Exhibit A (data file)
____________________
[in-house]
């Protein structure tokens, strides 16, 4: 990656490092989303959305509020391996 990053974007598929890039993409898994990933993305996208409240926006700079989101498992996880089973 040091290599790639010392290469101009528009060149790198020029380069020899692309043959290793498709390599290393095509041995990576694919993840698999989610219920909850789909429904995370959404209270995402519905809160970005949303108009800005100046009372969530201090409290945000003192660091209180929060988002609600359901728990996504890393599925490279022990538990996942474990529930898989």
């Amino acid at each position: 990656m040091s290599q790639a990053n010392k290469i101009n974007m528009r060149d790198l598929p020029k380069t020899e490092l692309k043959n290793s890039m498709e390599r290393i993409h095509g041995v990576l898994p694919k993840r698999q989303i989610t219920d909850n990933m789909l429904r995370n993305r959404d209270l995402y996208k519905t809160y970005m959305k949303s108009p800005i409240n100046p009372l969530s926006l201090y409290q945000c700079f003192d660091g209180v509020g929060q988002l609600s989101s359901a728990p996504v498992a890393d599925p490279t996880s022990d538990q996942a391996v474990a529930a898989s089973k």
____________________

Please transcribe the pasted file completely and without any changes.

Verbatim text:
[in-house]
């Protein structure tokens, strides 16, 4: 990656490092989303959305509020391996 990053974007598929890039993409898994990933993305996208409240926006700079989101498992996880089973 040091290599790639010392290469101009528009060149790198020029380069020899692309043959290793498709390599290393095509041995990576694919993840698999989610219920909850789909429904995370959404209270995402519905809160970005949303108009800005100046009372969530201090409290945000003192660091209180929060988002609600359901728990996504890393599925490279022990538990996942474990529930898989």
């Amino acid at each position: 990656m040091s290599q790639a990053n010392k290469i101009n974007m528009r060149d790198l598929p020029k380069t020899e490092l692309k043959n290793s890039m498709e390599r290393i993409h095509g041995v990576l898994p694919k993840r698999q989303i989610t219920d909850n990933m789909l429904r995370n993305r959404d209270l995402y996208k519905t809160y970005m959305k949303s108009p800005i409240n100046p009372l969530s926006l201090y409290q945000c700079f003192d660091g209180v509020g929060q988002l609600s989101s359901a728990p996504v498992a890393d599925p490279t996880s022990d538990q996942a391996v474990a529930a898989s089973k």